In a world where social media reigns king and reality TV reigns queen, its easy to give our attention to people and situations that don’t really matter. Let's put our critical thinking skills and abilities to serve others to good use, because TALK IS STILL CHEAP!!
Is This Your King?
"Black is King" is a direct response to Kanye West's "Jesus is King" album. The naming of this project was not coincidental and it is Beyonce's attempt to further push her satanic agenda.
"I can't say I believe in God and call myself a child of God and then not see myself as a God".
The "black" Beyonce is referring to is not the melanated skin color of African descendants but the darkness as it relates to evil and satan.
"We have always been wonderful. I see us reflected in the world's most heavenly things. Black is king. We were beauty before they knew what beauty was."
The imagery displayed in Beyonce's "Black is King" is too far fetched and displays only one possible aspect of the African diaspora. All Africans did not in the past, nor presently, have access to a royal lineage. Beyonce's promotion of Africans draped in gold and diamonds, and not their struggles of oppression and famine, portray a message that Africans were ".... enslaved because they were kings and queens and not simply because they were human". Her imagery is a further suggestion that we always feel a need to be validated by our participation in capitalism and imperialism.
"That's what really being a king is, taking care of your responsibilities and making sacrifices that I may or may not want to make. Sometimes we can't go out, we gotta work, you know what I'm saying? That's kingship to me, taking care of what's really yours".
Every quote in purple was taken from the "Black is King" project. Each quote seems to be verbiage that is the exact opposite of the above critiques of the imagery in this project.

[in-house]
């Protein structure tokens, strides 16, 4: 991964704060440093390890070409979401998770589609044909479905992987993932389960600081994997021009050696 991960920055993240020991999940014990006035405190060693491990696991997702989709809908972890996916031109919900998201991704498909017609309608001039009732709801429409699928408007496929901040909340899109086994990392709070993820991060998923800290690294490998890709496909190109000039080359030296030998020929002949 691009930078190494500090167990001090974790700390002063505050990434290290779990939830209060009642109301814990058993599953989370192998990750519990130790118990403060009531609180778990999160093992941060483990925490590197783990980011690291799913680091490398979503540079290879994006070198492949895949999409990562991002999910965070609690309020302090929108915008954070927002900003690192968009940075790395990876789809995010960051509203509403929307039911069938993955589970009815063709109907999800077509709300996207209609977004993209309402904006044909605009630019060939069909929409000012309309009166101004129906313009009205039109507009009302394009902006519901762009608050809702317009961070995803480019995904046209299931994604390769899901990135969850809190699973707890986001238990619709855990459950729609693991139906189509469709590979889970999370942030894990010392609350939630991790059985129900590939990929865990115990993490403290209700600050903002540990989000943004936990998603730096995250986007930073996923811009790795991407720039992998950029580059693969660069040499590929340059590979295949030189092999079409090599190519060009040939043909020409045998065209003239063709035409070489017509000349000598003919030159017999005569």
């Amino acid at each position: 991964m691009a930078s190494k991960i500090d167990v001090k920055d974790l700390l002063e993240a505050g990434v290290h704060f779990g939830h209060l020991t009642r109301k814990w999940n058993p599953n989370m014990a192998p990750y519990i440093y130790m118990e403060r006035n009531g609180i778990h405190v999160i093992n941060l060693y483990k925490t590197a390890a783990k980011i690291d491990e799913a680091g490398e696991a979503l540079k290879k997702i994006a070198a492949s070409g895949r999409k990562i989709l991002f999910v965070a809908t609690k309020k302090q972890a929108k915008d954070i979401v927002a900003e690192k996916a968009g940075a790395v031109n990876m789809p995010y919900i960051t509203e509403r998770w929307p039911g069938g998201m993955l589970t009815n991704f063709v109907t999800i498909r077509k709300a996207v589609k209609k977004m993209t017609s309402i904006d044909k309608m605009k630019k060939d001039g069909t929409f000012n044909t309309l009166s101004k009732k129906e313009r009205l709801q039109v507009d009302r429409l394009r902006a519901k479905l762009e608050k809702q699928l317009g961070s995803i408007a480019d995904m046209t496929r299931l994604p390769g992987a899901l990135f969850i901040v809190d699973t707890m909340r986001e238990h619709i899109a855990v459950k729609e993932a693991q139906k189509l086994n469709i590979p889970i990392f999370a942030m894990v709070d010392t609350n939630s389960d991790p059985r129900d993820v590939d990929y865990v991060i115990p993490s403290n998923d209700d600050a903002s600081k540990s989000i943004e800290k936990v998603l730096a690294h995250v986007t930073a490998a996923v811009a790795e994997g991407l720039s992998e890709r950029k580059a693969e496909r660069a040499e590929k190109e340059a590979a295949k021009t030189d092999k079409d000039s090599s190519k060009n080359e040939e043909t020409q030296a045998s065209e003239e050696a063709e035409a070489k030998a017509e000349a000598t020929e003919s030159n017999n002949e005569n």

So, what is Beyonce trying to tell us?
Kujichagulia, probably my favorite principle of Kwanzaa, recognizes the need to reject the oppression of people and countries while preserving our determination to define ourselves, name ourselves,
create for ourselves and speak for ourselves. We must work with all cultures and people for the good of our community, but without loosing ourselves nor our self-reliance. To also give this principle a personal meaning, self determination is the process by which a person controls their own life.
Does the "Black is King" project reflect the principle of self determination?
Is Beyonce fooling our minds with her imagery, coaxing us to reject the principles we have been governing our daily lives with?
Is she leading our younger generation toward a path of darkness?
Does her promotion of Africans as Kings and Queens diminish the everyday oppressive realities of Africans and the global struggle for black liberation?
Isn't it beautiful, that as free people, we have the freedom to self determine our own lives regardless of the constant narrative, imagery, oppression, or whatever else, that was created to destroy us?
Dialogue with us and share your thoughts in the comments!